As your client prepares for the inevitability of death, he or she likely will prepare a trust or will to manage his or her individual property. Some property, however, is transferred to heirs outside of a will or trust. Traditionally, assets from an individual brokerage account, for example, transfer to designated beneficiaries according to the account owner's specifications in the relevant documents. But, designating a beneficiary is not the only way to transfer brokerage assets upon one's death. There are several other options to consider that may be more suitable for particular clients. This article will focus on three alternative account designations available in Pennsylvania: (1) joint tenancy with right of survivorship (JTWROS); (2) tenancy by the entirety (TBE); and (3) transfer on death (TOD).
JTWROS is a form of ownership where two or more parties have an equal right to the account’s assets during their lifetimes and upon death of one of the owners, the remaining owners inherit his or her portion of the account. The last surviving joint tenant becomes the sole owner of the account. For example, siblings who own an account as JTWROS maintain equal access and control over the money in the brokerage account during their lives. When one sibling/owner dies, the other automatically becomes the sole owner of the assets without having to involve the courts or other third parties.
This form of account ownership is often shared between family members, such as husband and wife. However, before advising your client to create this type of account, it is important to consider both the risks and benefits to setting up an account of this kind. For example, one of the key benefits of a JTWROS account is the avoidance of the probate process in which the court intervenes in the transfer of one's property upon death. For a JTWROS account, upon the death of one joint tenant, his or her rights to the account are immediately inherited by the other owners, thus avoiding the time and expense of probate. While in many instances the convenience of the transfer of such assets makes this a reasonable option to consider for certain clients, this may not always be the case.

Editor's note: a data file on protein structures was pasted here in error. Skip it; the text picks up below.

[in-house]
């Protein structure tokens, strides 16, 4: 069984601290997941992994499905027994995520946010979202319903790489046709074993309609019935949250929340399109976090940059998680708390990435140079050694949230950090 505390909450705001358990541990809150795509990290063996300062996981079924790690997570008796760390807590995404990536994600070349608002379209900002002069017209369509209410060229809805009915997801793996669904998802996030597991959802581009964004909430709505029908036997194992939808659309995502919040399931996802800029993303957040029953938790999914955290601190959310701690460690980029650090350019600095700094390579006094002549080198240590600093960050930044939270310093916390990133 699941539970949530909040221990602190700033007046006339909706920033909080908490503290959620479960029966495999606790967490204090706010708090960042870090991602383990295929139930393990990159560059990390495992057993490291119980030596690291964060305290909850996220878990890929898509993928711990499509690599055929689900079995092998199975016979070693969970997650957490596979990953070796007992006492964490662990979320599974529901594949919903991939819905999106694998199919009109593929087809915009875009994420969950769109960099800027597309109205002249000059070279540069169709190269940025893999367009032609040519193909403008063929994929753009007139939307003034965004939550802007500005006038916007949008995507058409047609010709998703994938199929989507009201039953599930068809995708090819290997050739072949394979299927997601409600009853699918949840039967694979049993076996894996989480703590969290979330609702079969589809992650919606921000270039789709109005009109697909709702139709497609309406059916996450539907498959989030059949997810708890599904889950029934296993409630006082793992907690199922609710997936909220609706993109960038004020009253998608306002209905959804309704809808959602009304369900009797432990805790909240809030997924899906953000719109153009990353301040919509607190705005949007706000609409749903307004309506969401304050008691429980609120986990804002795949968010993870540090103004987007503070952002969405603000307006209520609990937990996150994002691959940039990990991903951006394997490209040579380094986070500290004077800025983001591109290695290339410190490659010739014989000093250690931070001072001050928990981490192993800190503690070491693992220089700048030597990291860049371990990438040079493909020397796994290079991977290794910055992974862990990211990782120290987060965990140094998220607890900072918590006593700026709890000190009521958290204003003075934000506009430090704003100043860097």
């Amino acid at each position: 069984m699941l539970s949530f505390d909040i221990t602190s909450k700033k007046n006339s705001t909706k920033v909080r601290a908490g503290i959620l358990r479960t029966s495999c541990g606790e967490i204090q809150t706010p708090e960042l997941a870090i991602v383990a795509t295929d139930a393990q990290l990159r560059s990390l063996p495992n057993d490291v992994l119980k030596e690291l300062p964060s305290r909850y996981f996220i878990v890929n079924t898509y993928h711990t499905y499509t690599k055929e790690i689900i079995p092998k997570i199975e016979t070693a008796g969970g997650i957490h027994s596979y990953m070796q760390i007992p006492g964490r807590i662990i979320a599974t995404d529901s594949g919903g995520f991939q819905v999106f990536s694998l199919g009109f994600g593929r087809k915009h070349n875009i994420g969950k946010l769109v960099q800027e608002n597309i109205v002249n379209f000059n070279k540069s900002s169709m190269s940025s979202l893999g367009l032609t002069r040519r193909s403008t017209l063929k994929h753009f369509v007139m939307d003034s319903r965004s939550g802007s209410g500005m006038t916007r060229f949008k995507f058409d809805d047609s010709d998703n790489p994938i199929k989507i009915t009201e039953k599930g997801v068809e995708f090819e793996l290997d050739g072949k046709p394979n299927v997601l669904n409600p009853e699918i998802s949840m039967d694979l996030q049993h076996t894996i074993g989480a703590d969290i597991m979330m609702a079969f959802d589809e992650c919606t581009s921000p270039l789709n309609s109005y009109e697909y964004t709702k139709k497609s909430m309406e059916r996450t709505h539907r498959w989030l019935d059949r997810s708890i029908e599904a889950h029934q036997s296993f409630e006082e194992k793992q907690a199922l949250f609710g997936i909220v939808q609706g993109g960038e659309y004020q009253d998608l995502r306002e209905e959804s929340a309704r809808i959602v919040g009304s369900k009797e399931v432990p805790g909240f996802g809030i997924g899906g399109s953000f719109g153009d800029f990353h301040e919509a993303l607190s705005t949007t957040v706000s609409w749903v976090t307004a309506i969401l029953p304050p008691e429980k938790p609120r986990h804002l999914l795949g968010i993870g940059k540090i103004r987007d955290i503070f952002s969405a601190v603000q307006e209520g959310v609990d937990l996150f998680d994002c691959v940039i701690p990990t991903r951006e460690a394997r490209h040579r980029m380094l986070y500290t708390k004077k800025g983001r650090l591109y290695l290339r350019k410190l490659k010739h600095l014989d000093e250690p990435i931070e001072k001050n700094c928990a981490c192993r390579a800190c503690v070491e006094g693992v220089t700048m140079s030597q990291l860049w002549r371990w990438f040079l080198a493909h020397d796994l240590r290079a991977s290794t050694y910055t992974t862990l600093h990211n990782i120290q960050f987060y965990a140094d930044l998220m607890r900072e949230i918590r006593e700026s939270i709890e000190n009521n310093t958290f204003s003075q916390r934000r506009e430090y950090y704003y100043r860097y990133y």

It is important to explain to your client that once a person is added as an owner in a JTWROS account, he or she has equal access and control over all of the assets in that account, creating the potential for abuse or mismanagement. For example, if your client owns an individual account with his son as JTWROS, his son can make investment decisions and withdrawals without your client's permission. Thus, if your client's goal is to control the account while ensuring that his son inherits the account upon his death, a JTWROS designation might not be the best option. Another potential negative aspect of this type of account is that the assets are not protected against creditors. If creditors of one joint tenant execute against the property, it destroys the survivorship feature of the severed party's interest. This means that the property can be sold to satisfy the joint tenant's debt and your client has no right to object.
Another form of account ownership is TBE, which is available in some states, including Pennsylvania, to married couples only. The TBE designation provides married couples all of the benefits of the JTWROS, however it provides an additional safeguard against each spouse's individual creditors. The TBE gives spouses a degree of security not available to JTWROS as it is exposed only to joint debts. For example, if a husband defaults on his student loans, the loan company cannot attach the account assets to collect the debt. Only if the wife is also listed on the loan agreement may the loan company obtain access to the account assets.